8. Kristen

    Thanks for the link and the reminder I must get the book. I plan to see the movie even if I must go alone (hubby isn’t too interested).

    I have one of Julia Childs cookbooks on my shelf. I should pull it down and look at it. I used to love to cook, then came marriage and a few picky eaters. 😉

  9. Melina

    We saw the movie last night, in a nearly empty theater with other senior citizens. I found myself unexpectedly weeping when the first clip of Julia/Streep flipping the ? (pancake?). And again when she got the good news from her sister. I suppose it was a nostalgia thing, remembering the newlywed/young mother I used to be when I first discovered Julia’s PBS series. DH and I both loved the movie, laughed and wept in many places. I came home after 9:00pm and threw together a blackberry tart I’d found the recipe for in MaryJane’s Farm magazine. It was amazing, and it renewed my belief that I can cook wonderous things from few ingredients, and nearly scratch, at that.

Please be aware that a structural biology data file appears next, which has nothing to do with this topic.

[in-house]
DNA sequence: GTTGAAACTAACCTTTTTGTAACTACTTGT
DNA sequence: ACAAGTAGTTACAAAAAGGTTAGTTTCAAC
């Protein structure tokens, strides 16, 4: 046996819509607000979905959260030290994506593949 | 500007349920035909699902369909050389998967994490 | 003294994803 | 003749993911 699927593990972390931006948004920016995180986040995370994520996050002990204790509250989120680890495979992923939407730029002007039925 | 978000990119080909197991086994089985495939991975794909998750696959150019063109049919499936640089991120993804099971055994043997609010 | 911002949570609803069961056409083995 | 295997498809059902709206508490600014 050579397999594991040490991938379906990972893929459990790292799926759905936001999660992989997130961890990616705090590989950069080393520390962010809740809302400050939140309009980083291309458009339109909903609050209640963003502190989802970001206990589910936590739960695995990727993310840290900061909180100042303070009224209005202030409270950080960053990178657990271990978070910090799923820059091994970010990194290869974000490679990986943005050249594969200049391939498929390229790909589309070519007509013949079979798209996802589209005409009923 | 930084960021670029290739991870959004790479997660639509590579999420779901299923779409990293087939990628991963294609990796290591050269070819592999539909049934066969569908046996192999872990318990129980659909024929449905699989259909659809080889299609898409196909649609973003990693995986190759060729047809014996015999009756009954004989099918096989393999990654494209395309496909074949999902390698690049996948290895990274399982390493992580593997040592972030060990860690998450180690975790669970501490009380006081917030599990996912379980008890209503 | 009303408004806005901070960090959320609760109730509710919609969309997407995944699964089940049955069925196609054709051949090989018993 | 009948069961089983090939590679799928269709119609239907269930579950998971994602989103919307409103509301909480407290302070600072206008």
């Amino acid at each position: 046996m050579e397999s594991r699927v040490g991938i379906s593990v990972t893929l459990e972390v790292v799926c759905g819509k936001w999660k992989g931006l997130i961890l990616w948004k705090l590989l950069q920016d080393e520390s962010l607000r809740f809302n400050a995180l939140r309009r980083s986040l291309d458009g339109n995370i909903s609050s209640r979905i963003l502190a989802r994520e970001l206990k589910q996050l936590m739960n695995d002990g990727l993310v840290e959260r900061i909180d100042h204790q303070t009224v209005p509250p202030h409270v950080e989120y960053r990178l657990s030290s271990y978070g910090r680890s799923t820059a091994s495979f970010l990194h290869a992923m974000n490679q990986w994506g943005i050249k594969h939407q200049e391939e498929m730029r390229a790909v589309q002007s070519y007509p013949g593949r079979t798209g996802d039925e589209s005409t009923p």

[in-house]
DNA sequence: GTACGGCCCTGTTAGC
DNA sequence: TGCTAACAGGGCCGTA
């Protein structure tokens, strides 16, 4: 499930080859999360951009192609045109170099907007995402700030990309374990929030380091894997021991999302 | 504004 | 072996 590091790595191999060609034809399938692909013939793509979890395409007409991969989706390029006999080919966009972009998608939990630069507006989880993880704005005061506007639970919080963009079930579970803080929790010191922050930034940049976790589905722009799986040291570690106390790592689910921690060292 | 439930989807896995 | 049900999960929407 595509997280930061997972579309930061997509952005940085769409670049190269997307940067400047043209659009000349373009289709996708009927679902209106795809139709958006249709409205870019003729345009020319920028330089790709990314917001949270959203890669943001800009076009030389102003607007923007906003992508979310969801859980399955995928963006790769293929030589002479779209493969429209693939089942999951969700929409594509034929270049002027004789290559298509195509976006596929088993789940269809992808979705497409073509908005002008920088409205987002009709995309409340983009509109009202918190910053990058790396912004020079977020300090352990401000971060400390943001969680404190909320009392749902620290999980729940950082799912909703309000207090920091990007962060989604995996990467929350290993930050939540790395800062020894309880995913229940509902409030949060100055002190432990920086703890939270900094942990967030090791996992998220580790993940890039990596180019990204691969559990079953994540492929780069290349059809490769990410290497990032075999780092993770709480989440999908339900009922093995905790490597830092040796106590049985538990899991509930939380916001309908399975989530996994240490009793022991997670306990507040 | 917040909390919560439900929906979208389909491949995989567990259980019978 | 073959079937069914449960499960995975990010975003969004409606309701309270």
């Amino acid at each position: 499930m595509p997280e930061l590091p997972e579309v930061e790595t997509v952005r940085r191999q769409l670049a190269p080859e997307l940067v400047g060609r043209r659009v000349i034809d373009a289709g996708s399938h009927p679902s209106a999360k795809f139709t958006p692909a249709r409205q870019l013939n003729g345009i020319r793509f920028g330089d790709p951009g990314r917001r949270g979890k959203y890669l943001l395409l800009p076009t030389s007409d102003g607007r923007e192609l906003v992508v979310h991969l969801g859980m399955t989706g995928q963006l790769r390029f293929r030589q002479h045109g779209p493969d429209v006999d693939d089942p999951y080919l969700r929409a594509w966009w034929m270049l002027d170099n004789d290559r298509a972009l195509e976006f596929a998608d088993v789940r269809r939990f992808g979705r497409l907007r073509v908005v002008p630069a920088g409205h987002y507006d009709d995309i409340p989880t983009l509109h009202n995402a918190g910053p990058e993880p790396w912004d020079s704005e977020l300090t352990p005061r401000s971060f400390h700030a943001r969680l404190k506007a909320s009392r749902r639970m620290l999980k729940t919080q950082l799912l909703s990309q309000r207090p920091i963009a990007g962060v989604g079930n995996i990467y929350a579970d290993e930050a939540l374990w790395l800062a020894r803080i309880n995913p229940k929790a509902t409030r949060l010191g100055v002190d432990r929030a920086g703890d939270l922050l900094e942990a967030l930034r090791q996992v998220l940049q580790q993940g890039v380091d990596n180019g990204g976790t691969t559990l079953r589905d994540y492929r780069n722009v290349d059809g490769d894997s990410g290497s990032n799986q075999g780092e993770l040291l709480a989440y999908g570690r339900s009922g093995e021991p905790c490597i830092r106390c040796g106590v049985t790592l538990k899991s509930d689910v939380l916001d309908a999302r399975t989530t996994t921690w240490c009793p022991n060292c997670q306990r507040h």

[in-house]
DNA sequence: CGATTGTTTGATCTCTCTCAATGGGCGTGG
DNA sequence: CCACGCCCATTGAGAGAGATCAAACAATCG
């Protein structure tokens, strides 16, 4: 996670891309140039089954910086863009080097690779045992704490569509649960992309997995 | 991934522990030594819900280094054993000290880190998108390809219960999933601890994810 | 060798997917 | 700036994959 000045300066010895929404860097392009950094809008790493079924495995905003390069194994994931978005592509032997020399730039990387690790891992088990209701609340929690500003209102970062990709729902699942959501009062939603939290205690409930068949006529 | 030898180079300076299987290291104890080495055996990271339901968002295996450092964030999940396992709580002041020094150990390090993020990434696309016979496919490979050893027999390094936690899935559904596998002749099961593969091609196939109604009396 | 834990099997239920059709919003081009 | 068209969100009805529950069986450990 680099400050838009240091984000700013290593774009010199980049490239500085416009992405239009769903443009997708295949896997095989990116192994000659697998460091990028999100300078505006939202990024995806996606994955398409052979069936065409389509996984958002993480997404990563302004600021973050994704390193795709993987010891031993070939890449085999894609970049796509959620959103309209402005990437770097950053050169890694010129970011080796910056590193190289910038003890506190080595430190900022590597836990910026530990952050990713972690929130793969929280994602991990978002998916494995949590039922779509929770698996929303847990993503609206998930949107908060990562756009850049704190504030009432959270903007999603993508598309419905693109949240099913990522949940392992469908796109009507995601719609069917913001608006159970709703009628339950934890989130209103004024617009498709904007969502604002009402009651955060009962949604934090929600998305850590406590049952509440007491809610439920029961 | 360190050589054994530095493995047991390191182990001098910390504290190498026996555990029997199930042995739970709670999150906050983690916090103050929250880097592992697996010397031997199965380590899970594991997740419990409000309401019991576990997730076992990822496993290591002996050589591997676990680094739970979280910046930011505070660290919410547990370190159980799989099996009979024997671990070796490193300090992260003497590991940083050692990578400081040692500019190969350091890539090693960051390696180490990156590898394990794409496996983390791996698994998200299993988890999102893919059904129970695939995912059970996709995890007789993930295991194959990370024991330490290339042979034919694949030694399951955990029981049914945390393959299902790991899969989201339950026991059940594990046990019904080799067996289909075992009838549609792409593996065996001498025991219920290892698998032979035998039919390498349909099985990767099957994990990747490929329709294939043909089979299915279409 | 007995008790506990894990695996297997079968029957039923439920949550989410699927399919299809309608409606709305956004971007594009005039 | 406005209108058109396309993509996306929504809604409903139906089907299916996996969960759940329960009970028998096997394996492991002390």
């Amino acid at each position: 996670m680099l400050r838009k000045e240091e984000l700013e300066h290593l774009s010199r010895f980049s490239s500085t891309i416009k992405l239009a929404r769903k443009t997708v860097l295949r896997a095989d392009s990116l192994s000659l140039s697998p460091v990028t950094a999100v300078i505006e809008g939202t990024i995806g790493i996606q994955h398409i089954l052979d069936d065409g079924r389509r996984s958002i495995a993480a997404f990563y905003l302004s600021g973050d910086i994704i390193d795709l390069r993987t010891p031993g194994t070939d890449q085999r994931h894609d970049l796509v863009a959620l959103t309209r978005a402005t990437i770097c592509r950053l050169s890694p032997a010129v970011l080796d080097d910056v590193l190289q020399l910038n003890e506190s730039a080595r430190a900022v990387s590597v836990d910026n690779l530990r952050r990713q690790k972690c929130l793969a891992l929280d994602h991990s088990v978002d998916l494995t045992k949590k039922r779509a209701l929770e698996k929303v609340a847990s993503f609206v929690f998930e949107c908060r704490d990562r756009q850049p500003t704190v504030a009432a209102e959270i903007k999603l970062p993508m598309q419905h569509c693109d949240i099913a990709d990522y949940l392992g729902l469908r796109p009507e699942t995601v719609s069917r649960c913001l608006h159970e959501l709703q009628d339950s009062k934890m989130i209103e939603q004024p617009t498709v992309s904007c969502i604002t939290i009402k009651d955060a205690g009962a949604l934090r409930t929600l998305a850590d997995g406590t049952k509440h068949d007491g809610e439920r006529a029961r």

Thanks for the link to the Julie/Julia project. I hope to read it over the next few days and weeks.

  10. Thanks for sharing in my pleasure and sorrow, my friends.

    Nicola, please say what you end up cooking.

    Edie, I might have to try the last recipe, too, for my beloved Christopher Robin. I will if you will. 🙂 (Also, if he’s a duck fan, do try the duck tamales in The Lost Recipe for Happiness. Really, really lovely.)

    Melina, I wept, too. And I love it that you went home and cooked a blackbery tart.


  11. How cool that you read the blog when it was still just a blog! I want to see the movie, but doubt I’ll read the book, as I’m just not that into cooking. Only being able to eat about a dozen foods tends to make eating and cooking pretty boring.